- deregulation, as the WSJ noted,
- privatization, as with Trump proposals for air traffic control and federal electricity assets, and
- corporate tax cuts to boost private‐sector infrastructure investment.
Picking up on Simon Lester’s reaction on Friday to President Trump’s near 180-degree rhetorical pivot on the Trans-Pacific Partnership, I agree with the implication that one would be ill advised to set his watch to the man’s words. However, there are plenty of good reasons for Trump to change his mind and seek to rejoin the TPP, so maybe—just maybe—the president is beginning to see the bigger picture.
Before the 2016 election, I wrote a piece in Forbes explaining why any president would want the tools of the TPP at his or her disposal and predicted that the next president (despite both major party candidates disavowing it) would ultimately support it:
The TPP is a blueprint for securing U.S. geoeconomic and geopolitical interests now and into the future by updating the rules and institutions of international trade that facilitated 70 years of global economic expansion, poverty reduction, and relative peace. As an agreement that includes countries on four continents, the TPP is well-suited to fill the void created by the breakdown of the multilateral negotiating “round” approach to global trade liberalization. The TPP is open the new members and the fact that it has achieved critical mass (40% of global GDP represented) means that the cost of remaining outside the deal will rise with every new accession, so most eligible countries will choose to join.Read the rest of this post »
As investment has begun to shift from TPP outsiders to TPP members in anticipation of implementation, non-members have been implementing various domestic reforms to improve their prospects for eventually joining. And with China’s most important trade partners joining TPP, Beijing with have no better alternatives than to embrace the TPP, as well—and accept the new rules that will rein in some of the abusive trade practices of which China is so frequently accused.
The White House released another immigration framework Thursday. Like its past efforts, this plan calls on Congress to enact draconian restrictions on legal immigrants. Members of Congress will have to flesh out the details, but in the most likely scenario, the new plan would cut the number of legal immigrants by up to 44 percent or half a million immigrants annually—the largest policy-driven legal immigration cut since the 1920s. Compared to current law, it would exclude nearly 22 million people from the opportunity to immigrate legally to the United States over the next five decades.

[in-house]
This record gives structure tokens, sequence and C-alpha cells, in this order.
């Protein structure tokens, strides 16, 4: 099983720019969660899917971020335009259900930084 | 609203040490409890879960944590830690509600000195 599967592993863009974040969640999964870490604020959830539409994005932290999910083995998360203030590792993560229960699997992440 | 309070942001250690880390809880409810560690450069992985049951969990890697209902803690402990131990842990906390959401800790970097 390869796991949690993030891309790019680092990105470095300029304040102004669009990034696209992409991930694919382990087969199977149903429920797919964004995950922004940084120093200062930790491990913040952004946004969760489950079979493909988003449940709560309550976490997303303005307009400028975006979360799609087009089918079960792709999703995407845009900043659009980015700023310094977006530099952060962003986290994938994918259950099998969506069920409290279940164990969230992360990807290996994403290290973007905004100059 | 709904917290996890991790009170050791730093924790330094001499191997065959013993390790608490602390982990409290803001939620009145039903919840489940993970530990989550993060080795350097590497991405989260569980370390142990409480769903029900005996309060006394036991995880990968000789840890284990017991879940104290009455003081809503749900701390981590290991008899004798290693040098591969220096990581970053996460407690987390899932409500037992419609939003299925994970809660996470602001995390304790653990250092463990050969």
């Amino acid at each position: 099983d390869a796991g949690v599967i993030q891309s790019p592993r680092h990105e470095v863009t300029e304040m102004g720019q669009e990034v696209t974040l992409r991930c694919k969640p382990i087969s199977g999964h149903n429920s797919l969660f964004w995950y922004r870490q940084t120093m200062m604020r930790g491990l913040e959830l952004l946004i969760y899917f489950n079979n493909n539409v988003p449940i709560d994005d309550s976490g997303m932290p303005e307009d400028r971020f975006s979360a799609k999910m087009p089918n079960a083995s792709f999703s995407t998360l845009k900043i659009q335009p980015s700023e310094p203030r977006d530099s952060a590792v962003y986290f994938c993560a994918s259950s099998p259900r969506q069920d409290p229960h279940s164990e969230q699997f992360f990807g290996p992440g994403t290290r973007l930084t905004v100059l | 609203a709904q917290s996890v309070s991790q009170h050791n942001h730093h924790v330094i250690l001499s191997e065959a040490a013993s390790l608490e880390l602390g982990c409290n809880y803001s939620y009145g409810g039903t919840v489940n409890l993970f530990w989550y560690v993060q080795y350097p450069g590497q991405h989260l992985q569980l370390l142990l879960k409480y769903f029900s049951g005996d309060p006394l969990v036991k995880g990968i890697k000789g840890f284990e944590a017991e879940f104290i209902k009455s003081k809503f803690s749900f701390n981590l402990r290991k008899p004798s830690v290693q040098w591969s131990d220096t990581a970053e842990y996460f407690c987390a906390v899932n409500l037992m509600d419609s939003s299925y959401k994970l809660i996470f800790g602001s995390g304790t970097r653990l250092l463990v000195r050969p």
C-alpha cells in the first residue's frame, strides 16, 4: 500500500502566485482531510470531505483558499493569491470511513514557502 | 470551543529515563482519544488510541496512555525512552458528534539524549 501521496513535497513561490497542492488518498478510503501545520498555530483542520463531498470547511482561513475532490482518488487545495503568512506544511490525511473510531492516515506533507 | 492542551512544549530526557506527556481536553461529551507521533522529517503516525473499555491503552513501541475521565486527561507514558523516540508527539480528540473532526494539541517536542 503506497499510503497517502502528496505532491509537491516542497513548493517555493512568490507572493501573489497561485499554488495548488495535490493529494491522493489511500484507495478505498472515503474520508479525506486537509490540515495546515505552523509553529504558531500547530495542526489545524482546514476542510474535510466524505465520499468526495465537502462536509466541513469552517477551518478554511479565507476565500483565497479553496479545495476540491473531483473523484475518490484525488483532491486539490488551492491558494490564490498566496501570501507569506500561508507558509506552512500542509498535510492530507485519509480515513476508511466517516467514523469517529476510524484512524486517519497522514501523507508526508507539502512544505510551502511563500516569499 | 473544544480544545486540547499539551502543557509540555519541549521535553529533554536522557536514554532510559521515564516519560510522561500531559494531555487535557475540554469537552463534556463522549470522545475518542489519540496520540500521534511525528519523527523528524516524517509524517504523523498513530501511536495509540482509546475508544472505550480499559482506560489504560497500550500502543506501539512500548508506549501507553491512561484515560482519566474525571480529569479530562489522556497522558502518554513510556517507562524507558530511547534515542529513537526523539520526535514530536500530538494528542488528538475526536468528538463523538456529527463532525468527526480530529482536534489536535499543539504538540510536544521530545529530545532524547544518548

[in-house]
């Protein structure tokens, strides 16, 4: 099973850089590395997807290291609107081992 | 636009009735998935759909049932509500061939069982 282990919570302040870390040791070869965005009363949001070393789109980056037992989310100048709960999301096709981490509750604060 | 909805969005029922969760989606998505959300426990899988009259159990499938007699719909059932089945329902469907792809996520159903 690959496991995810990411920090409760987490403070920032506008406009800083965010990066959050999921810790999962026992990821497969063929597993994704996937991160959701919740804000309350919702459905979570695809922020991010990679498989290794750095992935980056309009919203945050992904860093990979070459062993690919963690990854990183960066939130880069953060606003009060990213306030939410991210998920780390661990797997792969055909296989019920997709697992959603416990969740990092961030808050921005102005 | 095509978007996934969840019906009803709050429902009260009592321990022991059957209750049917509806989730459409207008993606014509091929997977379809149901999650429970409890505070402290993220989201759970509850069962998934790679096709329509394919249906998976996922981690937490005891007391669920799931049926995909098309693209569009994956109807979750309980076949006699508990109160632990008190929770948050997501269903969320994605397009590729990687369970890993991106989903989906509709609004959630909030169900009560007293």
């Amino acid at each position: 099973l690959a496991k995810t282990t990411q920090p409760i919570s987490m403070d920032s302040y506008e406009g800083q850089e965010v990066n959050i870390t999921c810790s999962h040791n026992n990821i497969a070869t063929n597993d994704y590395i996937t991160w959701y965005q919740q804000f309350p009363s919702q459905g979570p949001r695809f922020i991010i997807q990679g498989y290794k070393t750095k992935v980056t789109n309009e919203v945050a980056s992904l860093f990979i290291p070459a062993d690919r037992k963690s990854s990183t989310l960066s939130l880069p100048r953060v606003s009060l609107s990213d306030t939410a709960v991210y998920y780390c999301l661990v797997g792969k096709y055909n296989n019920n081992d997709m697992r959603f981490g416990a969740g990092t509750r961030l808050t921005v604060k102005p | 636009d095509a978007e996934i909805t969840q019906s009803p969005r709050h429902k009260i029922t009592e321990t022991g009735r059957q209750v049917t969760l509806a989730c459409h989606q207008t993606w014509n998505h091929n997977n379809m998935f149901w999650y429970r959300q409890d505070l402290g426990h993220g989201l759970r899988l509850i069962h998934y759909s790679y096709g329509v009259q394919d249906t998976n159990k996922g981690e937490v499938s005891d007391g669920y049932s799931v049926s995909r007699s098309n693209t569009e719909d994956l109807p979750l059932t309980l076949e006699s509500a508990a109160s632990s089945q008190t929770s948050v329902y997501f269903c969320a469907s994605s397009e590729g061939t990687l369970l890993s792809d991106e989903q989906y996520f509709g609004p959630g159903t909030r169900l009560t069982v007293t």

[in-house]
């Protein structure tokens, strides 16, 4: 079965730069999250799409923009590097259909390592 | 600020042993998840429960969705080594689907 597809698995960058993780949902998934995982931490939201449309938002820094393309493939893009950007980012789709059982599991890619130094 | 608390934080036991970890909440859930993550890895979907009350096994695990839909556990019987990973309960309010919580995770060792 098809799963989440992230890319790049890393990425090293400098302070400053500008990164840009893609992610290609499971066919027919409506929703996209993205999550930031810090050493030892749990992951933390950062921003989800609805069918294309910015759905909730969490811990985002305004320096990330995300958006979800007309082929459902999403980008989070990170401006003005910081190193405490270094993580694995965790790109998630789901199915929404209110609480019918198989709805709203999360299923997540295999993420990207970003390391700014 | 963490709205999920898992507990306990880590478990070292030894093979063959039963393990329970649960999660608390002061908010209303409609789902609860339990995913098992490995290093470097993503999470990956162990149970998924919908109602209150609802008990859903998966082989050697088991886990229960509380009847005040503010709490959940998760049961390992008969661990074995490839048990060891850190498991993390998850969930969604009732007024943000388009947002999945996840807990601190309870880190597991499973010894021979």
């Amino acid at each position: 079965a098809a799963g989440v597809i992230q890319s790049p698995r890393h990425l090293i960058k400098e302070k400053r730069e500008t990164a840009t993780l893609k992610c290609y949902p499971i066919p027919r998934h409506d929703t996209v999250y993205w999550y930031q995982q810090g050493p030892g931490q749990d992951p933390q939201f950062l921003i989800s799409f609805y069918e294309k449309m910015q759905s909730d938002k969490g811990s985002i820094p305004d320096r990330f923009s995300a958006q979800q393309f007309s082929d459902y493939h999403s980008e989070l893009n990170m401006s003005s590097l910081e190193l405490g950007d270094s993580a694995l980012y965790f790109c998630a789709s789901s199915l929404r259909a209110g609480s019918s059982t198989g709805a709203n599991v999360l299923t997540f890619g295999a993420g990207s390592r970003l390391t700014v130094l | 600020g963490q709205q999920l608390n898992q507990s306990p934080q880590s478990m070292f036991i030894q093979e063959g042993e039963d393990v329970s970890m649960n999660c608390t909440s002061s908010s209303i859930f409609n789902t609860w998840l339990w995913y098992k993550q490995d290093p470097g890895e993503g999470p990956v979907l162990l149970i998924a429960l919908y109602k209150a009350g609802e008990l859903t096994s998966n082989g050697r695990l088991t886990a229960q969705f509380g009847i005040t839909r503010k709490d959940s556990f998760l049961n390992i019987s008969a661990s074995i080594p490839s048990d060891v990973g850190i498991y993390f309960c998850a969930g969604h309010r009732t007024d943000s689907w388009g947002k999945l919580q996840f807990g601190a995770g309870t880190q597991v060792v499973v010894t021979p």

The White House Plan: Full Changes
The language in the framework is vague enough that members of Congress have some flexibility in its implementation. The most vocal supporters of the new plan in Congress are Senators Tom Cotton (R-AR), David Perdue (R-GA), James Lankford (R-OK), Thom Tillis (R-NC), and Charles Grassley (R-IA). This group has previously introduced the SECURE Act (S. 2192), legislation that would make many similar changes to legal immigration as those called for by the White House. This analysis will take the SECURE Act as the initial blueprint for a bill implementing the White House ideas.
The president’s new plan adds two major elements that distinguish it from the senators’ current bill. First, it would immediately end the diversity visa lottery and, before eliminating its 55,000 visas completely, reallocate them toward reducing the current family- and employer-sponsored backlogs. Second, it would end—like the SECURE Act—most family-sponsored visa categories, but the White House would apply the changes only “prospectively, not retroactively, by processing the backlog.” This means that the number of legal immigrants would drop more gradually than under the senators’ current bill.
Table 1 provides the fully implemented changes. The White House plan—enacted as an amended and narrowed version of the SECURE Act—would reduce the number of legal immigrants by more than 490,000 people annually, or 44 percent. The final column shows the estimated timing for the entire category to have fully phased out. (See below for a full explanation of these estimates.)
Table 1: Legal Immigrants Under Current Law & White House Framework